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  1. #1

    MGufman's Avatar
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    I just downloaded Xcode, Dashcode, and Instruments but I have no clue on how to use them. I am considering purchasing this book Amazon.com: Cocoa(R) Programming for Mac(R) OS X (3rd Edition): Aaron Hillegass: Books because it is the most recently published and i read one review that said they would recommend it if you were starting from scratch but I am still skeptical. Does anyone know if this book is useful for a beginner or of a up to date book that is?

  2. #2

    deer dance's Avatar
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    From what I've heard the book's pretty useful.

    As for being up-to-date, check the publishing year.

    Proud Python Programmer/HTML Expert
    Believer in Mac OS 7

  3. #3

    vansmith's Avatar
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    I'm not sure if you're new to programming or just obj-c and xcode but if you're new to programming in general, might I suggest a "simpler" language to start (something like Python or Java)?

  4. #4

    deer dance's Avatar
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    Java isn't simple

    Python on the other hand

    Learn it, Know it, Live it

    Also, if you run Windows via Boot Camp or a virtual machine, or even on a separate computer.
    And you actually use it,

    I suggest learning Batch
    Batch is one of the simplest languages in existence, if not the simplest, though since the release of Python 3000, I'm not so sure anymore...

    Proud Python Programmer/HTML Expert
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  5. #5

    vansmith's Avatar
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    Quote Originally Posted by deer dance View Post
    Java isn't simple
    Better than obj-c. It also preps you better for c/c++ if you go down that route (can't say if it will prep you for obj-c because I avoid it like the Plague).

    I agree 100% with you on Python. It's a beautiful language.

  6. #6


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    Quote Originally Posted by MGufman View Post
    I just downloaded Xcode, Dashcode, and Instruments but I have no clue on how to use them. I am considering purchasing this book Amazon.com: Cocoa(R) Programming for Mac(R) OS X (3rd Edition): Aaron Hillegass: Books because it is the most recently published and i read one review that said they would recommend it if you were starting from scratch but I am still skeptical. Does anyone know if this book is useful for a beginner or of a up to date book that is?
    It depends on your overall programming experience, and I think you are right to be skeptical about the "starting from scratch" review you quoted. The preface of Hillegass's book states it is intended for programmers new to Objective-C and Mac programming but who know at least some C programming and a little bit about objects in general, and I agree with that assessment. If you have done programming but nothing in C, then I'd suggest that you get a basic book on C and start with that before tackling Obj-C or Cocoa. If you haven't done programming at all, then I think the Python recommendation above could be a good place to start, since a Python environment is already on your Mac and there are numerous introductory Python tutorials to be found on the web.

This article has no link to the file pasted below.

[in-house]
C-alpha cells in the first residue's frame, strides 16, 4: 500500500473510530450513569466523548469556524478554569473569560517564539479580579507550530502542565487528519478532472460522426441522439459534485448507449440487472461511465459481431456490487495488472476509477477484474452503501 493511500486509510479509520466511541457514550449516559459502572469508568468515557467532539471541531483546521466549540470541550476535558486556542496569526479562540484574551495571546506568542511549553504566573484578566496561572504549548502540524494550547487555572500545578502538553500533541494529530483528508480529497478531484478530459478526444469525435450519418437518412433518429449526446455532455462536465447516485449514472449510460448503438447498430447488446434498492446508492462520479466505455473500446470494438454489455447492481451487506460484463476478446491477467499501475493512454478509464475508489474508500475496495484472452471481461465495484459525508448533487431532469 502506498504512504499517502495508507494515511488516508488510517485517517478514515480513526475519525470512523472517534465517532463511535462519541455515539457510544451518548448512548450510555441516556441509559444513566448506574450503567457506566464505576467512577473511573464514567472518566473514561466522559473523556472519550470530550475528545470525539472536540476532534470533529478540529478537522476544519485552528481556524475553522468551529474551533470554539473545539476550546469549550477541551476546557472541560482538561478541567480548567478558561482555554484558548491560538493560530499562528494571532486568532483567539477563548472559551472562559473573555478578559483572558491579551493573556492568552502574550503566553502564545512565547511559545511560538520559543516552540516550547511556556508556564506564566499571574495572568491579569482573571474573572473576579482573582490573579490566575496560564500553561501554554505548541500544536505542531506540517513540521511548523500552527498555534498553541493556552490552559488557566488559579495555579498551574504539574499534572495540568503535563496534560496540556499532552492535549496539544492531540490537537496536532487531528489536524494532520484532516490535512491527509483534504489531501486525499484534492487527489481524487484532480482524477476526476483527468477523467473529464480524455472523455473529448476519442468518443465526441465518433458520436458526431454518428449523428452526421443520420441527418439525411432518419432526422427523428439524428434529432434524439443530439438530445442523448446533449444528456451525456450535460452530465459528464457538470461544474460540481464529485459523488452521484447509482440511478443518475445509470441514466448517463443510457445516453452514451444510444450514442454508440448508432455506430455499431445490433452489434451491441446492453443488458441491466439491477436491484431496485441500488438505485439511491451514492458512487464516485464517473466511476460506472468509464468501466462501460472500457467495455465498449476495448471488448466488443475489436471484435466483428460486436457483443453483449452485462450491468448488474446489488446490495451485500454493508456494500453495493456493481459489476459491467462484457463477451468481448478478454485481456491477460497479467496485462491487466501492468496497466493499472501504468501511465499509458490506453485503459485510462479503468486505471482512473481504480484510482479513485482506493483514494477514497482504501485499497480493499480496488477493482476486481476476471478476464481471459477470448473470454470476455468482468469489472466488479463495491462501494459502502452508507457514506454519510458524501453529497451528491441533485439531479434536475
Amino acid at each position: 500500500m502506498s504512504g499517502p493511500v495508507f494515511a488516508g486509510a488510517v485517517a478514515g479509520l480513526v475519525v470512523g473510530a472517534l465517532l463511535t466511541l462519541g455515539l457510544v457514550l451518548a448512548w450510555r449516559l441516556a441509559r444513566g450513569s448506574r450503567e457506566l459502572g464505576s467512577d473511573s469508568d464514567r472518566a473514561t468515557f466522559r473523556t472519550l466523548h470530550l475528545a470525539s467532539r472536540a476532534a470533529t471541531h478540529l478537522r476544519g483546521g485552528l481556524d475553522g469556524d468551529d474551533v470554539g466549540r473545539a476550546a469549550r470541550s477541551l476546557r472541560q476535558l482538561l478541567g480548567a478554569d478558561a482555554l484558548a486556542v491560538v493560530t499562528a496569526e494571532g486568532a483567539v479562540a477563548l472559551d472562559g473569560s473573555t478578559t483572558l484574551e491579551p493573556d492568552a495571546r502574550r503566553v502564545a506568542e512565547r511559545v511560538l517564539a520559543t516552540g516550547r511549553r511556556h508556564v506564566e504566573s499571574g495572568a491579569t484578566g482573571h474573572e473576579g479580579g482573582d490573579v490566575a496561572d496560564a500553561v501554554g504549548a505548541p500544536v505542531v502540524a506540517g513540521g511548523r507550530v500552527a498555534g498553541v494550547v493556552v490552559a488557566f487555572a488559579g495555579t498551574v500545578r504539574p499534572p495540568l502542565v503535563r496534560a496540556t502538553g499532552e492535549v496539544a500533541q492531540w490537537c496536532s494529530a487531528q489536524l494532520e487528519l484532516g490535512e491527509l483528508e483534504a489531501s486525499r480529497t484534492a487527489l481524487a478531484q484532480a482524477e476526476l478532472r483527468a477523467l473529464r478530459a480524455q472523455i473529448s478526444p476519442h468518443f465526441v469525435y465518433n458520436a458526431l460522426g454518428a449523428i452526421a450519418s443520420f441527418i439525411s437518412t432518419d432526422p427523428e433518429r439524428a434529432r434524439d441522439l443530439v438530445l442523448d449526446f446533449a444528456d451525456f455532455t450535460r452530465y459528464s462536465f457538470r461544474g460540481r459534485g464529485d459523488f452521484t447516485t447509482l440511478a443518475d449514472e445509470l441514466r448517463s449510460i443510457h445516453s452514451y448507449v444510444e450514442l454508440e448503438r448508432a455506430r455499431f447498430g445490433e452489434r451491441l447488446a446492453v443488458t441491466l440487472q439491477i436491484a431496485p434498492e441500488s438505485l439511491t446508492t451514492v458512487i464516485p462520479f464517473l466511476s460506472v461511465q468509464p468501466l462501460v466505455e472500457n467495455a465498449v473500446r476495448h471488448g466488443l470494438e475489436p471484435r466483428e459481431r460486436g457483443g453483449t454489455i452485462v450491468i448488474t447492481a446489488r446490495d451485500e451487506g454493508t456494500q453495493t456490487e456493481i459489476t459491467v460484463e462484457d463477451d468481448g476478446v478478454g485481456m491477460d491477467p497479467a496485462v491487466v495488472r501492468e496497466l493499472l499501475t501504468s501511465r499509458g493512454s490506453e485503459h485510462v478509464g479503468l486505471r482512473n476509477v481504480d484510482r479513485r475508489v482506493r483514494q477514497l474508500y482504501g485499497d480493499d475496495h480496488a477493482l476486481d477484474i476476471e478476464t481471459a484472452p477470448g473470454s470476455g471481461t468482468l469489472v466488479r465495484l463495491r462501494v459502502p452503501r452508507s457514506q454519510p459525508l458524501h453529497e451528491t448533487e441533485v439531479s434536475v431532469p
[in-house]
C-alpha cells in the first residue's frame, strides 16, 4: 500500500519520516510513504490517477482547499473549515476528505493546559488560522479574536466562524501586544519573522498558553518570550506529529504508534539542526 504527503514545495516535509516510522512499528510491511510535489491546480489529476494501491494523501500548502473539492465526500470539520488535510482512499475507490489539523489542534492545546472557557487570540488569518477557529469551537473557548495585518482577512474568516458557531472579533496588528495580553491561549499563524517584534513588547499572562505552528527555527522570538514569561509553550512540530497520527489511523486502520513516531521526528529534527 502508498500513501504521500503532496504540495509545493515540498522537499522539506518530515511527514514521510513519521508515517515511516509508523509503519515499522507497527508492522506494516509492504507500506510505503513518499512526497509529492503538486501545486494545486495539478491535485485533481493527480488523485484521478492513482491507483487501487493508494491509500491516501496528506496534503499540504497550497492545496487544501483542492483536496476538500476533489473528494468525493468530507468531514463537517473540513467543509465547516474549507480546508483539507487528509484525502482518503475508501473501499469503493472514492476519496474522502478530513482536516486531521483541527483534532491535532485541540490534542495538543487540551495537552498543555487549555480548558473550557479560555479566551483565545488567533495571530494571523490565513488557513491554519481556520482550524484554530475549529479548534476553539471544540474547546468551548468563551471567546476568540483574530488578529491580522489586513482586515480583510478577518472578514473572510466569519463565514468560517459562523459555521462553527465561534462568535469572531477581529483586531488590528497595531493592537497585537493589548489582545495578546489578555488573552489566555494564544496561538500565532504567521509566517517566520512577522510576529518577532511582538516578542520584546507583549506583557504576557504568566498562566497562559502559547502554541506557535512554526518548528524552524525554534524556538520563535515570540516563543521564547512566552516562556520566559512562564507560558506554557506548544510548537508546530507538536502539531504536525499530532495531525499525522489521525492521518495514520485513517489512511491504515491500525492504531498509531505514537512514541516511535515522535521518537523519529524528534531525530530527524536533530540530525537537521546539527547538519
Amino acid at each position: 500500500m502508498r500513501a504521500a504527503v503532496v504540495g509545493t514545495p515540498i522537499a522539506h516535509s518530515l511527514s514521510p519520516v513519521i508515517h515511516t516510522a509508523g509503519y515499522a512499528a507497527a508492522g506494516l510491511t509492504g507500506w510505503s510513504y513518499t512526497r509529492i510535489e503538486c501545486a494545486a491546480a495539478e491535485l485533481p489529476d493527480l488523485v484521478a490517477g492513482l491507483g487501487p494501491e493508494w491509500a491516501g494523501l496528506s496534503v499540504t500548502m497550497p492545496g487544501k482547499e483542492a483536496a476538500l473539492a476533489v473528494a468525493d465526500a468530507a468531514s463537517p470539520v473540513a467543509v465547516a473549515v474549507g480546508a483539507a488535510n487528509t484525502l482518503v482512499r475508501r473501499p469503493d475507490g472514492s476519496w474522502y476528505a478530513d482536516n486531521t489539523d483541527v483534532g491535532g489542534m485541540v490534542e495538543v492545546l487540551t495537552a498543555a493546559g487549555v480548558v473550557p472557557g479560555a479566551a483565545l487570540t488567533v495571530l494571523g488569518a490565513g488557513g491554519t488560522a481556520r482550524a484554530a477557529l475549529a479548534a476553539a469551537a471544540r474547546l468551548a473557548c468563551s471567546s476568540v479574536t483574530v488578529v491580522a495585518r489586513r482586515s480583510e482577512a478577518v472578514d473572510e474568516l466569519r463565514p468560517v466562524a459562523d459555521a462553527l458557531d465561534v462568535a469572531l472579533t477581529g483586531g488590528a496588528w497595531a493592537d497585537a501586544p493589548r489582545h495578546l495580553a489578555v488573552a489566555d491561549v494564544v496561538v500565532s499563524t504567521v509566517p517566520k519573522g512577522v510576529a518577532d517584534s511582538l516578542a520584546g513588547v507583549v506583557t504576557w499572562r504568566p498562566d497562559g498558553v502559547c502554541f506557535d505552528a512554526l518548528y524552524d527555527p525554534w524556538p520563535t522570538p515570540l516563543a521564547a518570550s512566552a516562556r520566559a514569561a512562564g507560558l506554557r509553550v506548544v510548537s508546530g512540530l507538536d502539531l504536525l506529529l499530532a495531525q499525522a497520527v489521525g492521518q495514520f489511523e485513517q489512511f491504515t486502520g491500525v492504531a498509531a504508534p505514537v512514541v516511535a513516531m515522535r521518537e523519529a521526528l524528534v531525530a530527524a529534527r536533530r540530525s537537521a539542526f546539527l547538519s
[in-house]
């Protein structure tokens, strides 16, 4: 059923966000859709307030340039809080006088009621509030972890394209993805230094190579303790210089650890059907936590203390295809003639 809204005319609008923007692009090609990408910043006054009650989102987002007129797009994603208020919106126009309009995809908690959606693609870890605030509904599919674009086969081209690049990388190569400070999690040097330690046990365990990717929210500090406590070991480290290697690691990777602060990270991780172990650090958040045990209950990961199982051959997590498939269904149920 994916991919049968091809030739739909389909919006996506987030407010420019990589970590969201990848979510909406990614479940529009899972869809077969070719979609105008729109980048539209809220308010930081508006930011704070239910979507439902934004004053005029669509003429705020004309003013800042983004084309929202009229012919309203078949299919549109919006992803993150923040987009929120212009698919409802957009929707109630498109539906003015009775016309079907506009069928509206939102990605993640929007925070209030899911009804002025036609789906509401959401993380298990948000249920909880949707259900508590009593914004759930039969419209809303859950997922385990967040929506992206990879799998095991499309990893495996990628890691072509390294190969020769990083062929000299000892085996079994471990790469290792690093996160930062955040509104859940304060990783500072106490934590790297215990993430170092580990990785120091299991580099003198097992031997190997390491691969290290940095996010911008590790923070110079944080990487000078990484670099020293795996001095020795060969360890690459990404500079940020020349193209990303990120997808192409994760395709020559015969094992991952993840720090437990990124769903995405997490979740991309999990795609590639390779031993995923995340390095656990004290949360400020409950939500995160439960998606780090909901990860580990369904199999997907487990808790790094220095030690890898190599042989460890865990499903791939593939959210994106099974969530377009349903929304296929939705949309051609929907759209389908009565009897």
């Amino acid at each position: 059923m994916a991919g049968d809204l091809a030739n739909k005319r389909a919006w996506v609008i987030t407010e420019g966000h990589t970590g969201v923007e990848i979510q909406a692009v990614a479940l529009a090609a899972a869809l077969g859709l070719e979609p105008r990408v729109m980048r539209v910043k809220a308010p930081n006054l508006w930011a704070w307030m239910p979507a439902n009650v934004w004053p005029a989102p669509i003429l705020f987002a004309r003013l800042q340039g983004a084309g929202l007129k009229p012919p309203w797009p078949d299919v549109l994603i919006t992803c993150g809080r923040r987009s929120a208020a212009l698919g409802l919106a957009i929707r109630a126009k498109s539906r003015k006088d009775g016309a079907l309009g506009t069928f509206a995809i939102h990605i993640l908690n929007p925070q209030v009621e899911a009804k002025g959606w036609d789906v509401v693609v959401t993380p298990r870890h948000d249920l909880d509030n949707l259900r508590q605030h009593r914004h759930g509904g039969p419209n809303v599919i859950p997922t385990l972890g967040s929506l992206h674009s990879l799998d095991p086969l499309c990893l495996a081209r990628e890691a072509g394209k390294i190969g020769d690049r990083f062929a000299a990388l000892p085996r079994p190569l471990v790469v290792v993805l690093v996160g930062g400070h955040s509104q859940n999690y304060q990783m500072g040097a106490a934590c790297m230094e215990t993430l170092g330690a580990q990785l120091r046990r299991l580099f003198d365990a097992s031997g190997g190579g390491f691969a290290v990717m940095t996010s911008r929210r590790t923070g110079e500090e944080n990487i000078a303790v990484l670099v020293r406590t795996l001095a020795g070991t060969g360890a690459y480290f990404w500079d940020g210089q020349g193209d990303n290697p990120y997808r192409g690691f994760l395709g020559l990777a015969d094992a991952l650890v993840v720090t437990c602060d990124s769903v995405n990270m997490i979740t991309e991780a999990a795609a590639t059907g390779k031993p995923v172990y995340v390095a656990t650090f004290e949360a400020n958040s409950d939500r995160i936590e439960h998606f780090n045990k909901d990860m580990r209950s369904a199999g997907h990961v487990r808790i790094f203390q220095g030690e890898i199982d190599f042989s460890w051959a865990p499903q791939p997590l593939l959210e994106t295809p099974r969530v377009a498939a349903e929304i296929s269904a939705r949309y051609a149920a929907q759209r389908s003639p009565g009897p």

7. #7

    scathe's Avatar
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    Quote Originally Posted by deer dance View Post
    Java isn't simple

    Python on the other hand

    Learn it, Know it, Live it

    Also, if you run Windows via Boot Camp or a virtual machine, or even on a separate computer.
    And you actually use it,

    I suggest learning Batch
    Batch is one of the simplest languages in existence, if not the simplest, though since the release of Python 3000, I'm not so sure anymore...
    I have to disagree, Java is a perfect language to start with, no point starting with something that isn't object-oriented and even the Java syntax is very easy to comprehend and the libraries are sufficient for anything you will run into at this point ... but I guess that's just my point of view

    on the other hand, I do agree that Objective-C isn't the best first language to learn

  8. #8

    vansmith's Avatar
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    I have to agree with scathe. While not a Java programmer myself, I did take intro courses to programming and some taught Java because it is a good language to get a grasp on OOP, especially if you're new to the concept. That and the fact that Java is so pervasive makes it an ideal language to start with.

    That said, as a Python programmer myself, I would still recommend it .

  9. #9


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    My only concern about a total programming neophyte learning Java as a 1st language is that being introduced to the object paradigm at the same time as they are trying to understand basic flow control structures might prove a little overwhelming. However, I could be in part biased by my own history of having learned the fundamentals of programming at least fifteen years before object-oriented languages started appearing in production environments. Perhaps for someone starting out today it does make sense to introduce objects right alongside loops and conditionals.

    Edit: As a side note, in the last few years I've been noticing some movement away from object-oriented programming in some of the production environments I've encountered. I've even heard a phrase that's new to me: "inheritance from ****" (H, E, double hockey sticks). I find it to be a troubling development, actually.

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